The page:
Hopefuls to challenge decisions in court
KUWAIT: The legal committee reviewing applications filed by candidates to contest the National Assembly polls later this month decided yesterday to bar 47 candidates from the race due to a variety of reasons. A number of candidates said they were informed by the committee of its decision and vowed they will challenge the decision today at the administrative court.
The list includes former opposition MPs Bader Al-Dahoum and Safa Al-Hashem, the only member of the ruling family to contest, Sheikh Malek Al-Humoud Al-Sabah, and controversial former MP Abdulhameed Dashti, who has been sentenced to 31 years and six months in jail.
Dahoum said on his Twitter account the election authority decided to ban him from contesting the Nov 26 polls without stating any reason. He said he will immediately challenge the decision. Dahoum’s lawyer Adel Abdulhadi said his client was barred over an apparently minor reason and he plans to fight it in court.
Hashem, a member of the dissolved house before she resigned over a year ago, said she received a letter informing her that she cannot run due to a court verdict against her. She said she will fight the ban. Hashem was previously convicted of slander against former Islamist opposition MP Mubarak Al-Duwailah and was fined KD 150. Duwailah said he does not wish to see any candidate barred for minor verdicts.
Sheikh Malek made no comment on the decision to exclude his candidacy. He was the only ruling family member to file his nomination papers. Dashti, who has been living outside Kuwait since March, managed last week to obtain a court order to allow his son to file nomination papers on his behalf. The government has appealed against the order, and yesterday the appeals court said it will issue its verdict on the case next Tuesday.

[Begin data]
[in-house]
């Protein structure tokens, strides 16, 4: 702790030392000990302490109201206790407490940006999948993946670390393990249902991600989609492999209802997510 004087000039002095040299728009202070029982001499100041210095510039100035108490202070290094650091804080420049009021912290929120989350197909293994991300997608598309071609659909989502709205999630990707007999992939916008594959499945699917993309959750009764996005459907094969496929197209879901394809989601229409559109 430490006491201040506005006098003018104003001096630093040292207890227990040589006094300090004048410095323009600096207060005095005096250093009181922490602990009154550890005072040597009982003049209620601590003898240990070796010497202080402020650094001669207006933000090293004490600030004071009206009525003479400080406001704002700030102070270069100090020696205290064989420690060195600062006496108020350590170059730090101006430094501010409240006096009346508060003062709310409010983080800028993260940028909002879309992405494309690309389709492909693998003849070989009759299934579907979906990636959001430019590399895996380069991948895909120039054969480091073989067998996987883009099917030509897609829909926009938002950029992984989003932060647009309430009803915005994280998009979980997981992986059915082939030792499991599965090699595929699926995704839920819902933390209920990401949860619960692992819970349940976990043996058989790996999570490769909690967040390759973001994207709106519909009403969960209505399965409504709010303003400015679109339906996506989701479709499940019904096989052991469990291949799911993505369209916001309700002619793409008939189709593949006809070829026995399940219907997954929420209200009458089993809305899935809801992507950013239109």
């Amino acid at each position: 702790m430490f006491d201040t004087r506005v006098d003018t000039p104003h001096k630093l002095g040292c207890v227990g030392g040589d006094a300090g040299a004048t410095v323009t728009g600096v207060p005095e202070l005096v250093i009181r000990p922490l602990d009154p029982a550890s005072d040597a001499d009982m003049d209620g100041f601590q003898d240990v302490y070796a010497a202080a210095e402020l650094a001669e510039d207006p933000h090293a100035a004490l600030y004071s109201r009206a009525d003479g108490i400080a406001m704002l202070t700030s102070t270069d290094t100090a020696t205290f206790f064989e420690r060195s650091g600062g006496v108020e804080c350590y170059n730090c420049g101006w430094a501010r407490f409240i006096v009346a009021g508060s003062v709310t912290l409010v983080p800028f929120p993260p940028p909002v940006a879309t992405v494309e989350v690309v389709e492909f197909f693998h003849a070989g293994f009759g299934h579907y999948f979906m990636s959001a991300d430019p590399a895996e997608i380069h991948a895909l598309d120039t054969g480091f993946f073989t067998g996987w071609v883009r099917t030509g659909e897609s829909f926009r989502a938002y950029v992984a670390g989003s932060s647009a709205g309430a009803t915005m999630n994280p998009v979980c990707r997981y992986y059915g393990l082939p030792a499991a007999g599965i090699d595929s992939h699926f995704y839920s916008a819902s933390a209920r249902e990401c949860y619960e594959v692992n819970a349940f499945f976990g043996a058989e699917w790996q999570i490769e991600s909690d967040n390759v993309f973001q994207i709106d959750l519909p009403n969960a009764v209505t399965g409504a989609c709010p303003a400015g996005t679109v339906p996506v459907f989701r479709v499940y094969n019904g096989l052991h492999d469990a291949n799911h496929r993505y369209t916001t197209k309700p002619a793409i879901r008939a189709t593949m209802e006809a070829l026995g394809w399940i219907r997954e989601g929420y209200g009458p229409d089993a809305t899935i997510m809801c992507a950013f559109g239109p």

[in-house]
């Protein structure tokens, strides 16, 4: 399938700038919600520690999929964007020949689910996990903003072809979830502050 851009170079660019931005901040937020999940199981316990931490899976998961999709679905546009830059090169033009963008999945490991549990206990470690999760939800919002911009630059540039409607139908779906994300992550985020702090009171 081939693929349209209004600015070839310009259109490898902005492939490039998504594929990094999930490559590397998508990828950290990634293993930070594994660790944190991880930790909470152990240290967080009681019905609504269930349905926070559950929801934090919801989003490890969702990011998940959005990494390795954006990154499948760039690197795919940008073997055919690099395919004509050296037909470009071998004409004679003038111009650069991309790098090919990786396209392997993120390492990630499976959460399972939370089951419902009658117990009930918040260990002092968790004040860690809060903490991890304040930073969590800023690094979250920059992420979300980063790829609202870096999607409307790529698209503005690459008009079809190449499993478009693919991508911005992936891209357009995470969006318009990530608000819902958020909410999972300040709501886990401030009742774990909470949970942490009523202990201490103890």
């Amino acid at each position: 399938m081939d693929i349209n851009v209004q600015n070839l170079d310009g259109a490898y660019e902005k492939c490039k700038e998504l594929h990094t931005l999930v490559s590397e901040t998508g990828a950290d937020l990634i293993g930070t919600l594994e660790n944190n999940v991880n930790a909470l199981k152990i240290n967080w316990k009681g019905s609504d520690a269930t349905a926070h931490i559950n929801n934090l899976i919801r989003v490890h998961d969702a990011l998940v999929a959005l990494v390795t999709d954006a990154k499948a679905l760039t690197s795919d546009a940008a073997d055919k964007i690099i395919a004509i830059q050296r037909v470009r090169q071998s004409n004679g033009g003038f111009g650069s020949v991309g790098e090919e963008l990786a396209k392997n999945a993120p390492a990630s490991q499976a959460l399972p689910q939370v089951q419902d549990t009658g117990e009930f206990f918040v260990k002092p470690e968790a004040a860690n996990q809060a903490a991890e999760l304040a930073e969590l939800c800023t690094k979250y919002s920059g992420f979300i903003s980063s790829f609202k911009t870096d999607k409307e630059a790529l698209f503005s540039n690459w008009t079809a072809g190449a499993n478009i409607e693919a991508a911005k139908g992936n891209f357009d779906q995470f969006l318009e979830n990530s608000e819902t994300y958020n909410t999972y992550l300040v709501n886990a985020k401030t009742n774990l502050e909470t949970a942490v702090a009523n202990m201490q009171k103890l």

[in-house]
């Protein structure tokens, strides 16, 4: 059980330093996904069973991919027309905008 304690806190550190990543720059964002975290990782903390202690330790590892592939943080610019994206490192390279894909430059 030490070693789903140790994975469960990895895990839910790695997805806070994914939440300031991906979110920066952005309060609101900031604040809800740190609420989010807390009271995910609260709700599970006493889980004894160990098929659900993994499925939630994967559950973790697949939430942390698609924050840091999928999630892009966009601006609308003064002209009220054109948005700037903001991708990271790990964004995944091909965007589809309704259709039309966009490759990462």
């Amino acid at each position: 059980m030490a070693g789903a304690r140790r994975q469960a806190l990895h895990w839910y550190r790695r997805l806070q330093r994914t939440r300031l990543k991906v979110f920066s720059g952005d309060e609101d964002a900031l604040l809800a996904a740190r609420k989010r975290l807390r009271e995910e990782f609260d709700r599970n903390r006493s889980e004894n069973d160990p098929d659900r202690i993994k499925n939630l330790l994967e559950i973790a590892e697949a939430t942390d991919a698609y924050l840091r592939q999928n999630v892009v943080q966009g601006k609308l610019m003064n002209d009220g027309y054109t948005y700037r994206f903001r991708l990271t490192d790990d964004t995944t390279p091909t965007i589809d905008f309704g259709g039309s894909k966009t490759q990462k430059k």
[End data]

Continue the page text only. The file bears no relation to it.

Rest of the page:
The government lawyer told the court that Dashti must submit his own nomination papers in person, and accordingly he must be present at the election department. Dashti’s lawyer submitted at the court a medical certificate showing that he was receiving medical treatment and could not travel. Other candidates who were barred include controversial former MP Mohammad Al-Juwaihel.
Of the candidates barred, 31 were banned because they had been convicted in court, while the remaining 16 did not complete required procedures. They can all challenge the decision in court and get orders to be re-registered. A total of 454 candidates, including 15 females, filed applications to contest the 50-seat Assembly polls scheduled for Nov 26.
Candidates have already begun their election campaigns, with many focusing on the economy and subsidies, security issues and relations with Iran in addition to corruption and the form of the next government. The return of a majority of the opposition groups and individuals is certain to make the polls highly competitive.
By B Izzak